A fresh new start to 2022 with restrictions lifted and hopefully a clear road ahead. So far in the early part of the year it would appear that demand is as strong now as it left off at the end of 2021.
Many buyers hoped that price growth would have started tapering off by now, but this does not seem to be the case with supply levels remaining well below average. House prices are up 14% annually according to CSO figures, although this has been being driven by sales in the low and middle ends of the market. In our experience, while the upper end of the market (€750k plus) is just as active, price growth has been more moderate, we estimate in the region of 5%. Either way, with the cost of finance being at its lowest rate ever and prices continuing to increase, buyers have started moving again to try to pin down a home.
At Colliers we see strong demand coming from buyers who are returning to Dublin from overseas with healthy deposits and cash balances in place. Enquiries are coming from the UK and Europe as well as Singapore, Hong Kong, South Africa and Australia. Colliers already have a worldwide network of offices, and recently linked with Luxury Portfolio and Leading Real Estate Companies of the World (LeadingRE) which allows us to extend our Irish listings to an even wider global audience. This means we are well connected with the increasing number of purchasers looking for their dream piece of the Emerald Isle.
Upsizing has been a key feature of the market, particularly following the lockdowns which prompted buyers with families to look for more space. The demand for coastal homes around Blackrock, Monkstown, Sandycove, Dalkey and Dun Laoghaire remains immensely strong, both from upsizers and from those looking to trade down from larger period family homes in Dublin 4 and Dublin 6. Stock levels in these areas are low with demand outstripping supply, demonstrated by our experience in the sale of a home on Montpelier Parade, Monkstown, which was sale agreed in just one day. There has also been a surge in demand outside of Dublin, again driven by a desire for more space and the potential to work from home longer-term.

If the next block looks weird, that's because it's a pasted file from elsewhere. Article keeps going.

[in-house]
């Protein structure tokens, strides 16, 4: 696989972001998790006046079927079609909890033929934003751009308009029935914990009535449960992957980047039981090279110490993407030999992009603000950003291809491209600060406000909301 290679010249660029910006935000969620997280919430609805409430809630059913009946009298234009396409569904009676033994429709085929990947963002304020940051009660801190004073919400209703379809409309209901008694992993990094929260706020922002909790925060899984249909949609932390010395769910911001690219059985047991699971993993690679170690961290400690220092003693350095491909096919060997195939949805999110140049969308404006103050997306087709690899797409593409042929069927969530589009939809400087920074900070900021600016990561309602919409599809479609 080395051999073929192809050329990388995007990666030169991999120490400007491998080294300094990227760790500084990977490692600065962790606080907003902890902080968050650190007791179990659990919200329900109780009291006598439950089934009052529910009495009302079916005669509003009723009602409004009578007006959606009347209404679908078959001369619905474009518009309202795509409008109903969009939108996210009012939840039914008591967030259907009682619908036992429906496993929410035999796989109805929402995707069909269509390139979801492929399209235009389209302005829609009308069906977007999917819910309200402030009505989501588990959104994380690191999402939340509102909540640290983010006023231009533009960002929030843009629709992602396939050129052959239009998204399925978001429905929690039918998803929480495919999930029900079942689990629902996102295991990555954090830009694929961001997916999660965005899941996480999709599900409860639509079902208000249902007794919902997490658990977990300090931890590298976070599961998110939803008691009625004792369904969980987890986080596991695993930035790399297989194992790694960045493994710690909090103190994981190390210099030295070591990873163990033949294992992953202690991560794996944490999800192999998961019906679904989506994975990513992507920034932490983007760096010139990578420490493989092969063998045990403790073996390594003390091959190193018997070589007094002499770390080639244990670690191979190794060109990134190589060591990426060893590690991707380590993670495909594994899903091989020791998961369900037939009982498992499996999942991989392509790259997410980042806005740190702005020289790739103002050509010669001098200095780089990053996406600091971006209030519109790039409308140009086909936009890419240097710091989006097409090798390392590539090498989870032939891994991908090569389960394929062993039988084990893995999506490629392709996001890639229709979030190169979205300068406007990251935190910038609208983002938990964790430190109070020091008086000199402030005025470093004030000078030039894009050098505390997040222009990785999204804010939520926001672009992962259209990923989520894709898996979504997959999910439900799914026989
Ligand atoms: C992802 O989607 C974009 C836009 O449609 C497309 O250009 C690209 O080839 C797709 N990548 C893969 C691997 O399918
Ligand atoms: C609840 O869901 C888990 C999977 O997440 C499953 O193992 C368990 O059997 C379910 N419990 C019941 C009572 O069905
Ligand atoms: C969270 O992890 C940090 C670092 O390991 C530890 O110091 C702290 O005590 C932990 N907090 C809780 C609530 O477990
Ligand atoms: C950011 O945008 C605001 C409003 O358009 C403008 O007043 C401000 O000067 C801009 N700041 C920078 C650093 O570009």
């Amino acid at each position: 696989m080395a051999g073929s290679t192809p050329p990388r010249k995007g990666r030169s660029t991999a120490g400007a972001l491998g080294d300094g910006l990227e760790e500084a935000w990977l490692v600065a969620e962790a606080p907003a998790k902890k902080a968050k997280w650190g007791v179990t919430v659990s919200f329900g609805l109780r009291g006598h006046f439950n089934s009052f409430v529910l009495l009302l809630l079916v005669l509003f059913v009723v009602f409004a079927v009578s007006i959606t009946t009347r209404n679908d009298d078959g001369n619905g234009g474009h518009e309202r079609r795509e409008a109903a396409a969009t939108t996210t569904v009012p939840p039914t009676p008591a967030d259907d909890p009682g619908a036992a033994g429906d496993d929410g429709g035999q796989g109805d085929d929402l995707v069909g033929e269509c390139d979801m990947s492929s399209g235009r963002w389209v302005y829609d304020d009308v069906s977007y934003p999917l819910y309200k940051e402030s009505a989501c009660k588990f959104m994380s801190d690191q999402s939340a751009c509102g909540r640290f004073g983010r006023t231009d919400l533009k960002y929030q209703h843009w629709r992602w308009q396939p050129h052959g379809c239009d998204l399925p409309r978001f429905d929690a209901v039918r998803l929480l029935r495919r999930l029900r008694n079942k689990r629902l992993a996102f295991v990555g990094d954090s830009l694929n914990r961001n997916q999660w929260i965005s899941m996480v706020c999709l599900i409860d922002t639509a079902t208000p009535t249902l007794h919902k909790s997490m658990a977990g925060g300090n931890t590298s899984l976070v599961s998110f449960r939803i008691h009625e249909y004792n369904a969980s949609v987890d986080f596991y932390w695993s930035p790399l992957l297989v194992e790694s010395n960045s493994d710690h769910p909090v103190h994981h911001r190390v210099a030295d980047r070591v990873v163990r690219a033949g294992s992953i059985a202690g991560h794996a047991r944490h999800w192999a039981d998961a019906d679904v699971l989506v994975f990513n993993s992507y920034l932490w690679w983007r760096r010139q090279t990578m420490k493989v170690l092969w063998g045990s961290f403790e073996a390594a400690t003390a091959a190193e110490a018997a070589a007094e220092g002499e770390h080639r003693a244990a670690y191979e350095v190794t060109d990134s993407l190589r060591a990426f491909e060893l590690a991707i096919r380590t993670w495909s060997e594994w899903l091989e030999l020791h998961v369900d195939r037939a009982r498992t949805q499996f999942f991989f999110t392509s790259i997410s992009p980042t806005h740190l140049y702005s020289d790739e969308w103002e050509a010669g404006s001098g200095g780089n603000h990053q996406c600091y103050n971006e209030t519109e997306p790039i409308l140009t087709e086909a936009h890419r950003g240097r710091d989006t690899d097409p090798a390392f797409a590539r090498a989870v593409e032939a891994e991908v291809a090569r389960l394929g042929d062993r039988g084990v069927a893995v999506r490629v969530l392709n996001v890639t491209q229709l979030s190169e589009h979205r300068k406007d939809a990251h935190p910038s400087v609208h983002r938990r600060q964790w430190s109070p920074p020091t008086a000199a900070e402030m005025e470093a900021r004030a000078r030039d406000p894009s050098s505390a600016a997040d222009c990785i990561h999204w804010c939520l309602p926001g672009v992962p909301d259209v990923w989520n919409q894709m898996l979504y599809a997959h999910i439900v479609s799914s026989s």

Demand in suburban areas of Dublin 6, Dublin 14 and Dublin 16 is also strong with buyers attracted by the excellent choice of schools and local amenities such as leisure parks, golf clubs, mountain walks, shopping centres and good local transport. Many of the homes which transacted in these locations were probate sales requiring work, however this did not dampen demand with many being snapped up for figures well in excess asking – again due to low supply. Houses which came to the market already refurbished and extended exceeded the asking price by 10% to 15% and even 20% in some cases. Buyers are factoring in rising labour and material costs as well as the time involved in refurbishing a property on top of already busy lives.
Colliers’ Georgian collection of sales in Dublin 2 and Dublin 4, either refurbished or requiring work, such as the sale of homes on Leahy’s Terrace, Sandymount and Montpelier Parade, Monkstown attracted numerous local and international enquiries from people who in some instances were looking to purchase even though they were not returning home back to Dublin until late 2022 or early 2023.
A common theme of 2021 was that people who placed their homes on to the market went sale agreed quite quickly, but due to such low stock levels and consistently getting outbid on the homes they wanted to move to, had to in some instances take their property off the market as they themselves had nowhere to move. For this reason, we have found that those looking at trading down, now commonly called ‘rightsizing’, prefer to purchase or be sale agreed on another home before placing their main family residences on the market, leading to supply issues. We expect this may change throughout 2022 as the market stabilises and homeowners in these locations become more comfortable with putting their homes on the market.
Early signs for 2022 indicate strong activity in all price brackets, with competitive bidding causing asking prices to be exceeded in many cases. Stock levels should begin to increase as we move into the traditionally busier spring/summer selling period, supported by the removal of pandemic-related restrictions. There are other factors however, both internal and external, which will impact property markets this year. The Russian invasion of Ukraine has sent fuel and commodity prices soaring and most analysts expect global economic and financial markets to be negatively impacted. This will certainly have an impact buyer sentiment here in Ireland, although the full extent of this remains to be seen.
Demand is set to intensify in the coming years as the construction of new homes is still nowhere near required levels. New tech campuses for Facebook, LinkedIn, Salesforce and Tik-Tok will see more than 2.3 million square feet of office space added to the city with the potential for 13,000 additional workers. With Dublin’s residential market already very active and supply shortages acute, it will be up to developers to respond to this demand by providing more new build homes both in and outside of Dublin.